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FAA orders inspections of older 737s; Southwest finds more cracks

April 5, 2011 12:00:00 AM PDT
The Federal Aviation Administration Tuesday ordered emergency inspections of about 175 older Boeing 737s, including 80 in the U.S., after a hole opened up in the roof of a Southwest Airlines jet.

Southwest Airlines said Tuesday it has finished inspecting its 79 older Boeing 737-300 planes and five of them have small, subsurface cracks in the aluminum skin. The airlines operations were returning to normal after about 600 cancellations over the weekend and another 70 on Monday.

Meanwhile, the FAA says it wants to take a look at the aging U.S.-registered 737s - 78 belonging to Southwest and two at Alaska Airlines. Its emergency order is aimed at finding weaknesses in the metal exterior, but virtually all of the affected aircraft have already been inspected.

Southwest grounded 79 Boeing 737-300s for inspections after a jet leaving Phoenix lost pressure Friday, forcing pilots to make an emergency landing 125 miles away in at a military base in Yuma, Ariz. A piece of fuselage tore open 34,000 feet up, leaving a hole about 5-feet long in the roof of the cabin. None of 118 passengers or crew members were injured in the incident.

Southwest said it has already considered whether or not any other aircraft in its fleet may need to be inspected.

"We will be looking to see if this issue does relate to other airplanes in the fleet. But right now, we feel that through issuing this service bulletin that will take care of those airplanes that need attention but for the remaining fleet, I don't believe that there are structural deficiencies," said Robert Sumwalt, National Transportation Safety Board member.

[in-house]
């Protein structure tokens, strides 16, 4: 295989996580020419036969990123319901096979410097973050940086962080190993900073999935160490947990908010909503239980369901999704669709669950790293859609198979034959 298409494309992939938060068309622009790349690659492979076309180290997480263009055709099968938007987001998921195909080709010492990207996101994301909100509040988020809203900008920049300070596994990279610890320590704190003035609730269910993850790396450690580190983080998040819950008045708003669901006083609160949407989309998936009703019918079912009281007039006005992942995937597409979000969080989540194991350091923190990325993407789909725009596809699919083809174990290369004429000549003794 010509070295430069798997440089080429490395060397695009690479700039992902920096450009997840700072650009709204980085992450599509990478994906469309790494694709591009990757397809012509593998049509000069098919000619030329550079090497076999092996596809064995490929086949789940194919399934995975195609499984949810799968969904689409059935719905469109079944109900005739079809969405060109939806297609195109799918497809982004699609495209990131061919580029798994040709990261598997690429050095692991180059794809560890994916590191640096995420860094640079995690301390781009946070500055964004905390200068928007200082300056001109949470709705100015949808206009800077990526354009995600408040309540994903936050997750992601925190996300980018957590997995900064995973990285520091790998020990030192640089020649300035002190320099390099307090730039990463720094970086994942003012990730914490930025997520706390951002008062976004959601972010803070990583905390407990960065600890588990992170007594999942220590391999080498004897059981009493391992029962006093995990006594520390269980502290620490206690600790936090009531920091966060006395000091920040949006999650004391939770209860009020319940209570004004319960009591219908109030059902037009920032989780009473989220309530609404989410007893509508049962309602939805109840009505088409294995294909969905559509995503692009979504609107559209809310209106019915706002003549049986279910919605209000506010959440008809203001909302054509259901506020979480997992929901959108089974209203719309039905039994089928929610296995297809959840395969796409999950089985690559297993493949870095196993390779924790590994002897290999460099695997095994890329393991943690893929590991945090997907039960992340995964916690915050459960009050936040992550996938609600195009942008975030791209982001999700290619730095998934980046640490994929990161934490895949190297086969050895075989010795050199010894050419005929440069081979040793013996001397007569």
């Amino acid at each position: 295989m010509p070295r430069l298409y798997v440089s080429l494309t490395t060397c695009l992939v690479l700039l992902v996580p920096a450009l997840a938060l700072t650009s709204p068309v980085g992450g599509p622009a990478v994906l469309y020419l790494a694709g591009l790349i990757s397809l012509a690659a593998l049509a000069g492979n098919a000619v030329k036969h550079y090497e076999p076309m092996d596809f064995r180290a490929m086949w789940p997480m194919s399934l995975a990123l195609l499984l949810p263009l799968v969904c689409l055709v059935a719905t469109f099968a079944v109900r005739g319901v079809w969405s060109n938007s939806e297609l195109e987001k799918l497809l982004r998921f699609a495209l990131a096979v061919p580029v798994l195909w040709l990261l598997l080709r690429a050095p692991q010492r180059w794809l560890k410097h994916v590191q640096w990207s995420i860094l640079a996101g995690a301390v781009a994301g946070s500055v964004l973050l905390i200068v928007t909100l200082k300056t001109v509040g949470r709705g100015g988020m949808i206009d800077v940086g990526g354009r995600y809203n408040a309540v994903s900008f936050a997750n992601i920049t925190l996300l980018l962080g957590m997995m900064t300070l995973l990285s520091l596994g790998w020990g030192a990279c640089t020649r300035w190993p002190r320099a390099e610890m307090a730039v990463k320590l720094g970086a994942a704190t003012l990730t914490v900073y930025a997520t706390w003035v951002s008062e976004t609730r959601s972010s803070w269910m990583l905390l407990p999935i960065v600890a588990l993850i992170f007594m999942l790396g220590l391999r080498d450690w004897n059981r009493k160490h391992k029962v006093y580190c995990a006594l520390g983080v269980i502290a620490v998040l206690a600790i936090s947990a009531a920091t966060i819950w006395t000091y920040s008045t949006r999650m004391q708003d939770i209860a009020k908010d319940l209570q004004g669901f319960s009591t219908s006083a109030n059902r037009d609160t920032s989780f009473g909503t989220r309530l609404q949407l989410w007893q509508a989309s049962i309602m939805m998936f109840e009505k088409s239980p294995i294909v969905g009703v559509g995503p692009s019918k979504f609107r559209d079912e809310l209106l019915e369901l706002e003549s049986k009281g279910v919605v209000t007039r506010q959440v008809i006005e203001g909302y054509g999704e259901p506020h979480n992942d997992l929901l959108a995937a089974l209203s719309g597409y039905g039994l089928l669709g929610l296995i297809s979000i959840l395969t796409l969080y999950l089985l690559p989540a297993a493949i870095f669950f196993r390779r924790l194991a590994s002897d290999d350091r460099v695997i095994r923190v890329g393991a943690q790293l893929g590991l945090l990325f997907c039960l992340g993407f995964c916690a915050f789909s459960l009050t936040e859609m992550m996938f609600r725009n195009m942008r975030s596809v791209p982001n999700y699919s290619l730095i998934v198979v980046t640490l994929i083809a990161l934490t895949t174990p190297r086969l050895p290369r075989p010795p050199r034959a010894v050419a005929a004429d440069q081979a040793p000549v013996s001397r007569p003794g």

One source of stress to an aircraft that's particular to Southwest is the number of times it takes off and lands. Southwest planes get quite the workout, each of them averaging about six flights a day. That's being looked at as a major contributing factor to the relatively young aircraft on Friday.

Cracks can develop from the constant cycle of pressurizing the cabin for flight, then releasing the pressure upon landing.

Since there had been no previous accidents or major incidents involving metal fatigue in the middle part of the fuselage, Boeing maintenance procedures called only for airlines to perform a visual inspection.

The FAA's emergency order will require initial inspections using electromagnetic devices on some Boeing 737 aircraft in the -300, -400 and -500 series that have accumulated more than 30,000 takeoffs and landings. It will require repetitive inspections at regular intervals.

The 15-year-old Southwest jet in Friday's incident had logged 39,000 pressurization cycles, a measurement of the number of takeoffs and landings. That's 7.2 cycles every day for every year it has been in service.

Planes that have 30,000 cycles or have been in service for 15 years are considered about halfway through their useful life.

Boeing Co. said Monday that it will issue guidance this week on how airlines should do checks on the affected airplanes now in service. An estimated 1,800 airplanes, including -300, -400, -500 model 737s, are affected by the aircraft maker's service bulletin.

Southwest officials said the Arizona flight was given a routine inspection on Tuesday and underwent its last so-called heavy check, a more costly and extensive overhaul, in March 2010.

The Associated Press contributed to this report.

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